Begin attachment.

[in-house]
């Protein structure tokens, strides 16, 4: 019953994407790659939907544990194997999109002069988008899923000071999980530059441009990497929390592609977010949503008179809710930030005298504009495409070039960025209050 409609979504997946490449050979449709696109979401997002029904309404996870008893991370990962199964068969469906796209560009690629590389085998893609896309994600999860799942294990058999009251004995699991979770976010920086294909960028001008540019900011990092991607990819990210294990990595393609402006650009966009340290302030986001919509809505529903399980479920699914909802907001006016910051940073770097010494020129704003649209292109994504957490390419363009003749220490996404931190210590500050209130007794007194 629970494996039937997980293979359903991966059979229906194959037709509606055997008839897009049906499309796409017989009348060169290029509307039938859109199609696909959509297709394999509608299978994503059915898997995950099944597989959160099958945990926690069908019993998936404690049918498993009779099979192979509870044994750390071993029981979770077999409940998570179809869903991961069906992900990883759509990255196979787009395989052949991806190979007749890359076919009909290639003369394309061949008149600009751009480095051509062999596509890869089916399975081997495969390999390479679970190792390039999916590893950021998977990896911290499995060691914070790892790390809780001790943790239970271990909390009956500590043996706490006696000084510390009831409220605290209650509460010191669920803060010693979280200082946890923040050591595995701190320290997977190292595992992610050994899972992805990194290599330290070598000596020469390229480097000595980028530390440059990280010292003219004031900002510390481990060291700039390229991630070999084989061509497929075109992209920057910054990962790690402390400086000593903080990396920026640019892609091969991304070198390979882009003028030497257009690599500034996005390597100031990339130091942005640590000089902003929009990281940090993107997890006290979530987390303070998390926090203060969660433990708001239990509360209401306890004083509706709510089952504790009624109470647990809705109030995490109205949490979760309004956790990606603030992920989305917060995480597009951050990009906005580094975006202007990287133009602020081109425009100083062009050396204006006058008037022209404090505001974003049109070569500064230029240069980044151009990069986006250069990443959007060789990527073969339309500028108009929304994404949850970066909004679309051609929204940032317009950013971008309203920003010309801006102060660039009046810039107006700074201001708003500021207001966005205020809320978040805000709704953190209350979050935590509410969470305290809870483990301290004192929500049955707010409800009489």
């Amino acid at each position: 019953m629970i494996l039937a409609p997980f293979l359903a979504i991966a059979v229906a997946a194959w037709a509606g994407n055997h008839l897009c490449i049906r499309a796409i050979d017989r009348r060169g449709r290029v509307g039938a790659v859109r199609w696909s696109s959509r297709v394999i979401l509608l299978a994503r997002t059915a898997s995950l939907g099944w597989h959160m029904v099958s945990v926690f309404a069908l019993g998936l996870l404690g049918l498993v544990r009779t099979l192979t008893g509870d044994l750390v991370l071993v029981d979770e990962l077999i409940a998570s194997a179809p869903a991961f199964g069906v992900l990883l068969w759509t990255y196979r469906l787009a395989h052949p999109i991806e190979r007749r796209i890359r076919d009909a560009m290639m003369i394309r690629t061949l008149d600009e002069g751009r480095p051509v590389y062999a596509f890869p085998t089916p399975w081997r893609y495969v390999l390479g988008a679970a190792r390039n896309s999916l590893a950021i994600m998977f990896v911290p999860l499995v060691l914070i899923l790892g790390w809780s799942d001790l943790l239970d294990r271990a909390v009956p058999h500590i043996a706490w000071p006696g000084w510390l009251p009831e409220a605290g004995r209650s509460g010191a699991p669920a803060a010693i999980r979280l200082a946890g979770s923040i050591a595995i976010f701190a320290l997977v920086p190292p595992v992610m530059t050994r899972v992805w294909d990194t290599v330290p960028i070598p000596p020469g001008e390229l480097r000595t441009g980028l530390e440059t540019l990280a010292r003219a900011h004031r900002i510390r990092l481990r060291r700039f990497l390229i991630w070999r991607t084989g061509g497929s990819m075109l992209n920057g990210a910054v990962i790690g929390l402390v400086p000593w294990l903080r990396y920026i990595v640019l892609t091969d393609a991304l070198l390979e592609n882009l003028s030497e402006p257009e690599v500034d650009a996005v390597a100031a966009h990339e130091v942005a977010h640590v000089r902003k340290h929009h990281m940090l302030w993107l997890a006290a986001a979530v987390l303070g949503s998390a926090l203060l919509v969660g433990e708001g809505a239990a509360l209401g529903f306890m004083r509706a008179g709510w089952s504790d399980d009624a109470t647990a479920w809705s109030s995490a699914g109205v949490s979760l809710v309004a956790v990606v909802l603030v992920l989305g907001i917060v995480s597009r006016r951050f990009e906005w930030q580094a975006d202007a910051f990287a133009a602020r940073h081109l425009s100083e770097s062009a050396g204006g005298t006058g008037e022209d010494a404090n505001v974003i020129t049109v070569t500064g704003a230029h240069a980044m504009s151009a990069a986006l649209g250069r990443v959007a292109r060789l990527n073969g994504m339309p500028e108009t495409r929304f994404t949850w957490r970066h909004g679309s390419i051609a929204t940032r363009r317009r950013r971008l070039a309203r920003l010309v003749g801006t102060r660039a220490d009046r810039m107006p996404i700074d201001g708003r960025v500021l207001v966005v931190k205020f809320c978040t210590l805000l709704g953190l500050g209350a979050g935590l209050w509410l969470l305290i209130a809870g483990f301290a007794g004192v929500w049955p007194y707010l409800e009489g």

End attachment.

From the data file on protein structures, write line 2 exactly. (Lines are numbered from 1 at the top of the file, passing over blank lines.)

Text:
């Protein structure tokens, strides 16, 4: 019953994407790659939907544990194997999109002069988008899923000071999980530059441009990497929390592609977010949503008179809710930030005298504009495409070039960025209050 409609979504997946490449050979449709696109979401997002029904309404996870008893991370990962199964068969469906796209560009690629590389085998893609896309994600999860799942294990058999009251004995699991979770976010920086294909960028001008540019900011990092991607990819990210294990990595393609402006650009966009340290302030986001919509809505529903399980479920699914909802907001006016910051940073770097010494020129704003649209292109994504957490390419363009003749220490996404931190210590500050209130007794007194 629970494996039937997980293979359903991966059979229906194959037709509606055997008839897009049906499309796409017989009348060169290029509307039938859109199609696909959509297709394999509608299978994503059915898997995950099944597989959160099958945990926690069908019993998936404690049918498993009779099979192979509870044994750390071993029981979770077999409940998570179809869903991961069906992900990883759509990255196979787009395989052949991806190979007749890359076919009909290639003369394309061949008149600009751009480095051509062999596509890869089916399975081997495969390999390479679970190792390039999916590893950021998977990896911290499995060691914070790892790390809780001790943790239970271990909390009956500590043996706490006696000084510390009831409220605290209650509460010191669920803060010693979280200082946890923040050591595995701190320290997977190292595992992610050994899972992805990194290599330290070598000596020469390229480097000595980028530390440059990280010292003219004031900002510390481990060291700039390229991630070999084989061509497929075109992209920057910054990962790690402390400086000593903080990396920026640019892609091969991304070198390979882009003028030497257009690599500034996005390597100031990339130091942005640590000089902003929009990281940090993107997890006290979530987390303070998390926090203060969660433990708001239990509360209401306890004083509706709510089952504790009624109470647990809705109030995490109205949490979760309004956790990606603030992920989305917060995480597009951050990009906005580094975006202007990287133009602020081109425009100083062009050396204006006058008037022209404090505001974003049109070569500064230029240069980044151009990069986006250069990443959007060789990527073969339309500028108009929304994404949850970066909004679309051609929204940032317009950013971008309203920003010309801006102060660039009046810039107006700074201001708003500021207001966005205020809320978040805000709704953190209350979050935590509410969470305290809870483990301290004192929500049955707010409800009489």